How Insects-inspired Surfaces Prevent Wetting?
Inspired by springtails and seaskaters, insects dwelling, respectively, inwetsoils and open oceans, we have developed textured surfaces that entrap air when submerged in water (and other liquids).1 Traditionally, to robustly entrap air underwater in microtextures, surfaces are coated with hydrophobic layers, such as perfluorocarbons and hydrocarbons. Our approach can enable any material liquid repellent. We are now investigating the time-dependence of this liquid repellent behavior.Specifically, we are testing stability of entrapped air under pressure, and also as a function of liquid vapor pressure, capillary condensation, and the dissolution of the trapped gas in the liquids. We are also exploring applications of this approach for water desalination.2 References:1. Domingues, et al., Nature Communications (2018) 9, ArticleNumber:3606 https://doi.org/10.1038/s41467-018-05895-x2. Das, et al., Journal of Membrane Science(2019)https://doi.org/10.1016/j.memsci.2019.117185
Environmental Science and Engineering
Biological and Environmental Sciences and Engineering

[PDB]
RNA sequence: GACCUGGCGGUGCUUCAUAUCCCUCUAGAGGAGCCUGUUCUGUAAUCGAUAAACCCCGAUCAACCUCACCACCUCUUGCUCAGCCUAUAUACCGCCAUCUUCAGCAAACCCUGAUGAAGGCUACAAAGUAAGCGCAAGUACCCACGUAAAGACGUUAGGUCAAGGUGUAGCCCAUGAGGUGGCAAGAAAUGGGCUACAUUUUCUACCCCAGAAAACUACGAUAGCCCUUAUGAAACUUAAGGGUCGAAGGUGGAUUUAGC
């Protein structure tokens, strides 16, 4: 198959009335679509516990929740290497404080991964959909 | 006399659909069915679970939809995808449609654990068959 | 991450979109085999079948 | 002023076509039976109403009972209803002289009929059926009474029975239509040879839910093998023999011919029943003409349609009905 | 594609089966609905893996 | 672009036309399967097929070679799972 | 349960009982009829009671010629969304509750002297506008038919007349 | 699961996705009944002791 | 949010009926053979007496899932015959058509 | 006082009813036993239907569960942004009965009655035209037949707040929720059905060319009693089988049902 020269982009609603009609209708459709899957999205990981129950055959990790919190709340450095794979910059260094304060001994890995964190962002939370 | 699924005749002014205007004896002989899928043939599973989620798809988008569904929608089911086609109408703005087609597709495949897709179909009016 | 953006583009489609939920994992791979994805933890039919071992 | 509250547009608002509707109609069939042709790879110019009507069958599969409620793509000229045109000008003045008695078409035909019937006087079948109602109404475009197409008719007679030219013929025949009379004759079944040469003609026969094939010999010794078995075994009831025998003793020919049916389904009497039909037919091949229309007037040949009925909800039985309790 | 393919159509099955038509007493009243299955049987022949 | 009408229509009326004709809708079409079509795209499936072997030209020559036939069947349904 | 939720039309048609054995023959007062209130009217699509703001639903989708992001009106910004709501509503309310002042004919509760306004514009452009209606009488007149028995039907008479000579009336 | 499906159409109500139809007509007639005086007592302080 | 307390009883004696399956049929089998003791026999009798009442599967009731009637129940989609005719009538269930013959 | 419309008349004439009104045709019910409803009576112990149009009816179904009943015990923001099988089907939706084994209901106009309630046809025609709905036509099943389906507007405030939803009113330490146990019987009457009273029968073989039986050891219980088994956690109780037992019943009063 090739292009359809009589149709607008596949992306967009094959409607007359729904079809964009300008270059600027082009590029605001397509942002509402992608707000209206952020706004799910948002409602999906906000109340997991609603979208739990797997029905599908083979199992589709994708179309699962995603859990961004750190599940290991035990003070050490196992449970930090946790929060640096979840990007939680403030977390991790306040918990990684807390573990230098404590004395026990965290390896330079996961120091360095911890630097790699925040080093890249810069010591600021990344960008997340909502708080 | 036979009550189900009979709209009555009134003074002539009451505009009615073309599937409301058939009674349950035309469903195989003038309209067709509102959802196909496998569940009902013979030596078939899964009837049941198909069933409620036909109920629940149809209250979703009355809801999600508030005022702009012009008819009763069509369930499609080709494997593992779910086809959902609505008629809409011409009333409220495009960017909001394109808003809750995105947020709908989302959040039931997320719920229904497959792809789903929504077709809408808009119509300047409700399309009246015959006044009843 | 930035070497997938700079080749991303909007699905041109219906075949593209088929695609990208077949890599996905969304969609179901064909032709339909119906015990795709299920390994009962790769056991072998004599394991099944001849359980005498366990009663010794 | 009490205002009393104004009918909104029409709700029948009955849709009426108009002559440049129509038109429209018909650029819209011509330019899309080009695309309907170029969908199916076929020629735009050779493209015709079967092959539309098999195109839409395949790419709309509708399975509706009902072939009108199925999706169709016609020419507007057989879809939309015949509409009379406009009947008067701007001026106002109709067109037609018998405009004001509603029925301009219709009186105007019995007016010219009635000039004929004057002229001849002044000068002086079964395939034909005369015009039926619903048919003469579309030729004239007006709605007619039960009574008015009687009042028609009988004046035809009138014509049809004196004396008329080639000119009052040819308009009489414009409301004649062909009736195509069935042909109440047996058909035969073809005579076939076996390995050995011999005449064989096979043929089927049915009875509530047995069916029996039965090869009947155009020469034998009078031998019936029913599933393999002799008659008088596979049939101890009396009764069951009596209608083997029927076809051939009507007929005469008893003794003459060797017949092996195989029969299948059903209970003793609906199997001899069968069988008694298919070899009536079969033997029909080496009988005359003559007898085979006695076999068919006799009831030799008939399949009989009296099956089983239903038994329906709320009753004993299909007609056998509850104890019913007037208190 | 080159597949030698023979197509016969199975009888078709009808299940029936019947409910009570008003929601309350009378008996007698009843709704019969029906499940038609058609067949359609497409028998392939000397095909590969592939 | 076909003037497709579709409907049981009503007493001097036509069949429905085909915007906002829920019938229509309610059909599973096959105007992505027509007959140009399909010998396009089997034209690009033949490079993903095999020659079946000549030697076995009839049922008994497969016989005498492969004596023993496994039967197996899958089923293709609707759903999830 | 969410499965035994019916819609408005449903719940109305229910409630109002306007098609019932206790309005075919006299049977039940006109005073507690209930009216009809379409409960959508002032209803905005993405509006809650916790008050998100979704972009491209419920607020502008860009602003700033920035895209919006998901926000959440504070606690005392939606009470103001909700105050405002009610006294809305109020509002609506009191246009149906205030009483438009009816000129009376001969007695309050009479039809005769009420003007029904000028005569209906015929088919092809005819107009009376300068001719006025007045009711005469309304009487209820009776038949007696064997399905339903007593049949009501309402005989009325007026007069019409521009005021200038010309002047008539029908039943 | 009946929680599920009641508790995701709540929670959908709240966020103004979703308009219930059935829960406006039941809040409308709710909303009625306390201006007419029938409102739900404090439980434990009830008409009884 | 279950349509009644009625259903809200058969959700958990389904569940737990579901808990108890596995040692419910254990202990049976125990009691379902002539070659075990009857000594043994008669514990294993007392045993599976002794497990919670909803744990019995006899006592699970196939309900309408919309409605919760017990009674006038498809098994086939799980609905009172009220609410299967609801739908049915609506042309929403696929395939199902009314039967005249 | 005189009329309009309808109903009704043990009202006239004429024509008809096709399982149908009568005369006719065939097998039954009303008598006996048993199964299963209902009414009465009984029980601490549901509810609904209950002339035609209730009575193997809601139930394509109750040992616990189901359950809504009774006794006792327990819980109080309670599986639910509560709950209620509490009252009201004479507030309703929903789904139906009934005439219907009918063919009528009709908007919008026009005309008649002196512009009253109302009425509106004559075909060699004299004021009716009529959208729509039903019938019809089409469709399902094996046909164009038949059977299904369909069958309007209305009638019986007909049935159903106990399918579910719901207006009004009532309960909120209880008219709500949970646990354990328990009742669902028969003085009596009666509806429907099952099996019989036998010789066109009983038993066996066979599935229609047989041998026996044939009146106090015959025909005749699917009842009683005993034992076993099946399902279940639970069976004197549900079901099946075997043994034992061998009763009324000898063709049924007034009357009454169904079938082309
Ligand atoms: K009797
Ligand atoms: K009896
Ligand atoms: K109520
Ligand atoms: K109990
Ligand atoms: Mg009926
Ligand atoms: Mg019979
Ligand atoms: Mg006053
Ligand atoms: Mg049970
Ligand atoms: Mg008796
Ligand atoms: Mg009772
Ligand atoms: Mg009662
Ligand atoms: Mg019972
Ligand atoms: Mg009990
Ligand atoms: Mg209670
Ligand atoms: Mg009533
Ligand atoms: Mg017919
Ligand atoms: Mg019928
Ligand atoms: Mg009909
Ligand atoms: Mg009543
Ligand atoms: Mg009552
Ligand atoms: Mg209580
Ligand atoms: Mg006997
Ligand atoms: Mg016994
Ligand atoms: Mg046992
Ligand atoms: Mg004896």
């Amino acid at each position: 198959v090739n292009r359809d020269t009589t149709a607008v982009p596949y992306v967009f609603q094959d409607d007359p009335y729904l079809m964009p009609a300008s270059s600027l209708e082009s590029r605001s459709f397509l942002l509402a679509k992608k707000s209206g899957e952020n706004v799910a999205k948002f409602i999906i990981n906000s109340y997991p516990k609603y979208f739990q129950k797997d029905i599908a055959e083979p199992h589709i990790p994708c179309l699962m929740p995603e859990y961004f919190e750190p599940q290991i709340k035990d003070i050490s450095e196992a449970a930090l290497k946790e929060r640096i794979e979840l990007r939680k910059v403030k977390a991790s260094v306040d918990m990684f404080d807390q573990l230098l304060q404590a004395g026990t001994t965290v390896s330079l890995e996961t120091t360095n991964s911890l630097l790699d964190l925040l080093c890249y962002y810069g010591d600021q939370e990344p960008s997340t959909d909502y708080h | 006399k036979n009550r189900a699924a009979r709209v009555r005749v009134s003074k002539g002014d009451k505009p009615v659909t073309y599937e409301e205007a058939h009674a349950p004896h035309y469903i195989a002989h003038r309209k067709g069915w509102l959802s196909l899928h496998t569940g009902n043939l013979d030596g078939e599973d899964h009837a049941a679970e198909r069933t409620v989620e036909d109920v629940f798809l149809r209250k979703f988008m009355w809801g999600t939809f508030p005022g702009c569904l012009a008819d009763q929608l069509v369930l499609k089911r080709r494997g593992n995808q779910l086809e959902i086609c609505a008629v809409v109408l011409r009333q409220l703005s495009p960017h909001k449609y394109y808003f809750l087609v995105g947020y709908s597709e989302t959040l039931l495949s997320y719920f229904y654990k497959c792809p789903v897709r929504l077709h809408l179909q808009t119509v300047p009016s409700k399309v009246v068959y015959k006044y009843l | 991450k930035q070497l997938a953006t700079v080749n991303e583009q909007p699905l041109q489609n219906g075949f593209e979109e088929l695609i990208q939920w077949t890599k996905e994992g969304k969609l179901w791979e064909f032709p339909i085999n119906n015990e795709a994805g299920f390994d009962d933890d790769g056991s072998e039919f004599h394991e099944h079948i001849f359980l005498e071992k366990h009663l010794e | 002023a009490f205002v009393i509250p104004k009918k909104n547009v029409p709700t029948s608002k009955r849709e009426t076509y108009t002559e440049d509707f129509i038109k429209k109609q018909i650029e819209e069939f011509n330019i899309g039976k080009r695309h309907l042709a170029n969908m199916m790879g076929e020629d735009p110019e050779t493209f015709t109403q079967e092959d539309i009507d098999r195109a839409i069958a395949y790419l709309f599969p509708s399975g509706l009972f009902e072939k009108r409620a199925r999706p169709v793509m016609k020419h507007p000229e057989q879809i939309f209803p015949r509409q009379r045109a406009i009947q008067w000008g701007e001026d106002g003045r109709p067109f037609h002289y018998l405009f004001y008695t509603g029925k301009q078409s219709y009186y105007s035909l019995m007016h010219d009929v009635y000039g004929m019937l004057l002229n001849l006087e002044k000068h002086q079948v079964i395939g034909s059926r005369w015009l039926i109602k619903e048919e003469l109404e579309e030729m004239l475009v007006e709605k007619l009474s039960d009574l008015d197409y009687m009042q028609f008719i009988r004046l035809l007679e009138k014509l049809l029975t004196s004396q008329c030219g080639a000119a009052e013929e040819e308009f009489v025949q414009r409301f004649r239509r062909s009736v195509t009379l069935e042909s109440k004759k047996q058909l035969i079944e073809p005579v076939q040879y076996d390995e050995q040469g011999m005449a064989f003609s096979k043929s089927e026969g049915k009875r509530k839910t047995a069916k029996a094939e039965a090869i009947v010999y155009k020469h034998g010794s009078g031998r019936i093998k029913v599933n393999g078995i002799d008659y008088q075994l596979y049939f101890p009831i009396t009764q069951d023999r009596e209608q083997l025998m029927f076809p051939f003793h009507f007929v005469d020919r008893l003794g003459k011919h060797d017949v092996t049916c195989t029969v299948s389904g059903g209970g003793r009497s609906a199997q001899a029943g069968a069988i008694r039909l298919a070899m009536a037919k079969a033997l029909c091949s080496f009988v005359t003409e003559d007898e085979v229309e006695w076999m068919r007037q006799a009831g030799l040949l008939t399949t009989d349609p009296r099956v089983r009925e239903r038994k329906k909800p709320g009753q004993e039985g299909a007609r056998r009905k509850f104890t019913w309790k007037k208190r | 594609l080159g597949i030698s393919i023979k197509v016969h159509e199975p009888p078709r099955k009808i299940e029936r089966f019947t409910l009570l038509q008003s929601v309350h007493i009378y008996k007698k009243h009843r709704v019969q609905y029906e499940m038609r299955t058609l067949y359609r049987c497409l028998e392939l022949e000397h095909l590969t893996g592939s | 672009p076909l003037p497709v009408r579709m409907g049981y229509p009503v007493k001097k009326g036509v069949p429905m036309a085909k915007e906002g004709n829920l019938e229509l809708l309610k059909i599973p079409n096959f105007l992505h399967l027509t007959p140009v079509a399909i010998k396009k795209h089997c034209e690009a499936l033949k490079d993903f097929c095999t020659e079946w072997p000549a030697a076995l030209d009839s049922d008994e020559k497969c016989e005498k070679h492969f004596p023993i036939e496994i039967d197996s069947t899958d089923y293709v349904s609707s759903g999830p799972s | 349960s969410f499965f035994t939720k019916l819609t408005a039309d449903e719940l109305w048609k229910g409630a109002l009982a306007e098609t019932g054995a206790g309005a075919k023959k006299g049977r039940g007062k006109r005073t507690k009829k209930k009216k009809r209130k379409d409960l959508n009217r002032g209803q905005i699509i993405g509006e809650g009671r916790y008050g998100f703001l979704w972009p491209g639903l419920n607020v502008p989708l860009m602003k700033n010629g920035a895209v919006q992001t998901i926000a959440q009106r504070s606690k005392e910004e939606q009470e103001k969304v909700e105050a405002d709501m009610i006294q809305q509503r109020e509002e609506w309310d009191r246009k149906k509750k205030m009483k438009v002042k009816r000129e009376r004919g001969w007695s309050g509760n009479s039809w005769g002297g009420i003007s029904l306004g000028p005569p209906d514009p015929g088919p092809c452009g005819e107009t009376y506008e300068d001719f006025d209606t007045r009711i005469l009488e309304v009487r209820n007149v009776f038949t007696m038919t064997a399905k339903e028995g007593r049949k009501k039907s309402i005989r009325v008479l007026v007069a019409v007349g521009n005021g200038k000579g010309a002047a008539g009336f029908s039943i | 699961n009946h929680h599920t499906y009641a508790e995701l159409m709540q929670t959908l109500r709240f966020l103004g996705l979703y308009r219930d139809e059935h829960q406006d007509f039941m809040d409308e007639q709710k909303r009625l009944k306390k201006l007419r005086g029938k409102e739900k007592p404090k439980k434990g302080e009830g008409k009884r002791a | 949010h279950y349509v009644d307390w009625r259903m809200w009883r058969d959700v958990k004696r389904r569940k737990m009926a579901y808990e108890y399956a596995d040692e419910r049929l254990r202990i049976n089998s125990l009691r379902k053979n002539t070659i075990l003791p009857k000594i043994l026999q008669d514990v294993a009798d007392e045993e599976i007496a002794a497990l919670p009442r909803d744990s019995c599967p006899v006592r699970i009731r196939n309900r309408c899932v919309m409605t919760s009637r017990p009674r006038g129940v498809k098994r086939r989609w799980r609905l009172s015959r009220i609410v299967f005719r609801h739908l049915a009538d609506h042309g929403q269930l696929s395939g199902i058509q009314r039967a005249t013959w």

Center Affiliation -
Water Desalination and Reuse Center
Field of Study -
Environmental and Materials Science
Associate Professor, Environmental Science and Engineering
- Chemistries and electrification at water-hydrophobe interfaces
- Surface forces (hydrophobic interactions, DLVO, structural forces)
- Superhydrophobic sand mulches and soil amendments for arid land agriculture
Desired Project Deliverables
The VSRP intern will work with senior Group members and learn the following skills:Laboratory experiments: contact angle cells, immersion studies, imaging (optical and confocal), microfabrication and IIID printing
Theory: data analysis, data plotting.
We expect the intern to be driven by curiosity, hard working, and thrive in a multicultural work environment.